Amazing that in Arizona you can't take a Mexican-American studies class, but you can take a bible class. From the Huffington Post, "An Arizona bill that creates a high school course for public and charter school students that teaches the Bible and its role in Western culture is headed to the Republican Gov. Jan Brewer's desk for approval." The bill passed the Senate 21 - 9 and will likely be signed into law.
FoxNewsLatino reports that authorities have no motive or suspects in the recent ambush of approximately 20 - 30 undocumented immigrants driving in the bed of a pickup truck. The shooters, dressed in camouflage stopped the truck, opened fire, then ran.
From EdWeek: Protesters showed up to a Tuscon school board meeting to protest their non-renewal of Sean Arce, the director of the now dismantled Mexican-American Studies program. When the board voted 3-2 not to renew Arce's contract, protesters reacted with anger. Also mentioned in the article is board member Michael Hicks' interview on the Daily Show where he said he based his opinion of th
From CNN: "Less than a month after handily passing Mississippi's House of Representatives, a controversial immigration law died this week in the state's Senate. The Mississippi bill would have required police to check the immigration status of people who are arrested. It also would have prohibited any "business transactions," including renewal of drivers' licenses and obtaining business licenses, for undocumented immigrants."
I wonder if Mississippi lawmakers are watching what's going on in Alabama.
Huffington Post: "Republican House Speaker Mike Hammon filed a bill that would make changes to H.B. 56, a partially blocked law that allows police and other government officials to inquire about citizenship status in a number of situations...Among the changes: Police would be required to ask about immigration status if they became suspicious only during traffic citations or arrests, not at any stop. It would also eliminate a provision that said renting to an undocumented immigrant could be considered harboring and clarify business' obligations in dealing with people in the U.S. without papers." Here is the fact sheet releast by Hammon's offic
Consider the source (I haven't checked the statistics yet, but you can here). Russell Pearce, the architect of SB1070, which is now under consideration for its constitutionality by the Supreme Court, has an editorial in Town Hall showing that undocumented immigration is down only by .1% in the US in 2010, but down 23% in Arizona during the same time. It would not be surprising if SB1070 is working to deter LOTS of people, especially immigrants and people of color. Arizona is now a very scary place to be.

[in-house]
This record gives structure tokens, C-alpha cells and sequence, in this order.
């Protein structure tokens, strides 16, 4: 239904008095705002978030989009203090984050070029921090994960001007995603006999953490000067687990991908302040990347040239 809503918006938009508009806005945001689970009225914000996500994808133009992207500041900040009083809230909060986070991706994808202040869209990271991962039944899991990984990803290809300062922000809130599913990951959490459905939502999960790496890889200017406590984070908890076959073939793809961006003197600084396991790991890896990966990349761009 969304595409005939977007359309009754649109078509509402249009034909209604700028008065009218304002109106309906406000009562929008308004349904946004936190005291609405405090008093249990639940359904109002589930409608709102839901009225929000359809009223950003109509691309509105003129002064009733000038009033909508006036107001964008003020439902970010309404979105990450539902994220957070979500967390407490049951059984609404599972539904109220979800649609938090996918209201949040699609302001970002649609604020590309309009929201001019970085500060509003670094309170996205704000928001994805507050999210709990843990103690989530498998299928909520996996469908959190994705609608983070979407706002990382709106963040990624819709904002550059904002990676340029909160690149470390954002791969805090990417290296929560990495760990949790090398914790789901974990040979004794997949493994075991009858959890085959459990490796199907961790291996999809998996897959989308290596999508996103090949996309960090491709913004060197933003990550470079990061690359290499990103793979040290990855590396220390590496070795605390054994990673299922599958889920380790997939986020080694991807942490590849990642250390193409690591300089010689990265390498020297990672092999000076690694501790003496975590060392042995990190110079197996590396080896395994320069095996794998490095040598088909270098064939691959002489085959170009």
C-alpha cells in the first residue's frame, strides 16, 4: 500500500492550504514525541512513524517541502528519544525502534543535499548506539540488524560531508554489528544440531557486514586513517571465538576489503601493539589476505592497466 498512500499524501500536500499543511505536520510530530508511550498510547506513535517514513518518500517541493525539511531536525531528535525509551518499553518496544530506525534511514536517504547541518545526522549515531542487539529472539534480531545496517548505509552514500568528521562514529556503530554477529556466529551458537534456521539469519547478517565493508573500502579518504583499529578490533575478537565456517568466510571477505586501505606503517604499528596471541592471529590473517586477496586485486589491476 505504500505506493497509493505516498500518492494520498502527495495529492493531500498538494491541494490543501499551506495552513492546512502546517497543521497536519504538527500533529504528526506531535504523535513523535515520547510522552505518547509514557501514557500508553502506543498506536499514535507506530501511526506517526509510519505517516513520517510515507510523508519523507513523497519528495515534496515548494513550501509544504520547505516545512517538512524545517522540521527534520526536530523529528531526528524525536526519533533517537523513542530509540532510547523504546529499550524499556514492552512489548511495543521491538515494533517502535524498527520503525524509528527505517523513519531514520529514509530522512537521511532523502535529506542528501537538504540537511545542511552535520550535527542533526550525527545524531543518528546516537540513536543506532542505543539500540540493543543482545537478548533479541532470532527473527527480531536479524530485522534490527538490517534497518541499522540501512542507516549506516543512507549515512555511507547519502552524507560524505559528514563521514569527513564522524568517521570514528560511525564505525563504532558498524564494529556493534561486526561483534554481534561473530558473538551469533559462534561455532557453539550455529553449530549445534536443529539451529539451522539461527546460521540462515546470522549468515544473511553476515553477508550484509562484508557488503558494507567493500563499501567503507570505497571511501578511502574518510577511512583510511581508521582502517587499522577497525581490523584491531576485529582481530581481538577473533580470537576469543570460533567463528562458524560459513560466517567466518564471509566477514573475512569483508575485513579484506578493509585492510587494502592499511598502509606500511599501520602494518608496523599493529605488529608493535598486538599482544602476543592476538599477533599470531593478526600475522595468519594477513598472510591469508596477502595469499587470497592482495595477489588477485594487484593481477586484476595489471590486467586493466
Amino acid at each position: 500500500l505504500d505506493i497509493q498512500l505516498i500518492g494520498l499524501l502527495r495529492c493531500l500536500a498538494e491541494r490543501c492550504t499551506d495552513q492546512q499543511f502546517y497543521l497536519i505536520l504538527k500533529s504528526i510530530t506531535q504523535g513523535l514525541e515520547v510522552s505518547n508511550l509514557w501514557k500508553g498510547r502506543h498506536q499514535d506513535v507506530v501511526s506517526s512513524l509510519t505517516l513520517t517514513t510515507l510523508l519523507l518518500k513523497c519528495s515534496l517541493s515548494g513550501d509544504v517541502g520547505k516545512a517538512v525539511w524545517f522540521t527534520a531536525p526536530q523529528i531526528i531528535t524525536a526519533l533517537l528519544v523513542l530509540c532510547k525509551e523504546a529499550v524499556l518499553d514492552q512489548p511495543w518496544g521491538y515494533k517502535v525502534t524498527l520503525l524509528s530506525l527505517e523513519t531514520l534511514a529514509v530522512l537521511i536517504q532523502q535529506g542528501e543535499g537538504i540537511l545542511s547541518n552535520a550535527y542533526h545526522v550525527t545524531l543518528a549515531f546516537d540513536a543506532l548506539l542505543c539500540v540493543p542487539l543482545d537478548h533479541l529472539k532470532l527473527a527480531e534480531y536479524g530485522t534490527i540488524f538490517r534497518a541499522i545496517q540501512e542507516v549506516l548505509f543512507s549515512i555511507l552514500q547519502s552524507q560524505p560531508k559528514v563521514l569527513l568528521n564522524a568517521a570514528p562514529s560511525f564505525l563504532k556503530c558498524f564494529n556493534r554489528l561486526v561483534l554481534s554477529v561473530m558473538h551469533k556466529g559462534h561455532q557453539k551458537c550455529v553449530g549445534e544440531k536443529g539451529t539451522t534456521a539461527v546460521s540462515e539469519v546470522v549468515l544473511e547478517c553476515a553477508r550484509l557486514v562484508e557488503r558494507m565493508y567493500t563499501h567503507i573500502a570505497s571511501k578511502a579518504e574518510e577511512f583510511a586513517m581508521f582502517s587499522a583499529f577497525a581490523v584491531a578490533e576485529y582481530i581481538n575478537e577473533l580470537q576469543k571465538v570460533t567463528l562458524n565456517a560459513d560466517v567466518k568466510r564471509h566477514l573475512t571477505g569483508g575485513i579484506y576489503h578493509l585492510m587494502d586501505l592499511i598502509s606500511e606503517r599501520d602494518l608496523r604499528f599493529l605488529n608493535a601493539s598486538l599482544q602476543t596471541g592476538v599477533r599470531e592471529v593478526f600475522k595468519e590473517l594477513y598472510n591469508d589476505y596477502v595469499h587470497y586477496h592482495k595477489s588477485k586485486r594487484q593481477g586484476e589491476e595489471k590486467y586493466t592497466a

The Immigration Policy Center provides essential reading for those interested in the Supreme Court's taking on the U.S. case against SB1070 on Arizona. Notable is that Justice Kagan recused herself from deliberations, likely because "she participated in internal discussions about the lawsuit while serving in the Obama administration". The 17-page document discusses what HB 1070 is, how it got to the Supreme Court, as well as other interesting and important details.
The Huffington Post reports that the NYC public schools has wisely decided not to try to ban specific words that they felt might make students uncomfortable. The district cited outcries from parents as the driving force behind the decision.
According the CBS New York, the NYC Department of Education is considering a list of about 50 words that would be banned from city-wide educational materials used with children (assessments, curricula, etc), for fear that their use could make children feel bad or uncomfortable. "The word dinosaur made the hit list because dinosaurs suggest evolution which creationists might not like, WCBS 880′s Marla Diamond reported. Halloween is targeted because it suggests paganism; a birthday might not be happy to all because it isn’t celebrated by Jehovah’s Witnesses."
Strong op-ed from an Associate Professor from Trinity College in the Hartford Courant today about how schools discourage and disparage the use of Spanish in schools. From the article: "But it is not only state and federal policy that is to blame. The move toward English-only in schools in Hartford and across the country has its roots in poisonous views of Spanish speakers and other racially marginalized immigrants as linguistically and culturally deficient, and in the irrational fear that the presence of linguistically diverse populations within our borders threatens the primacy of English."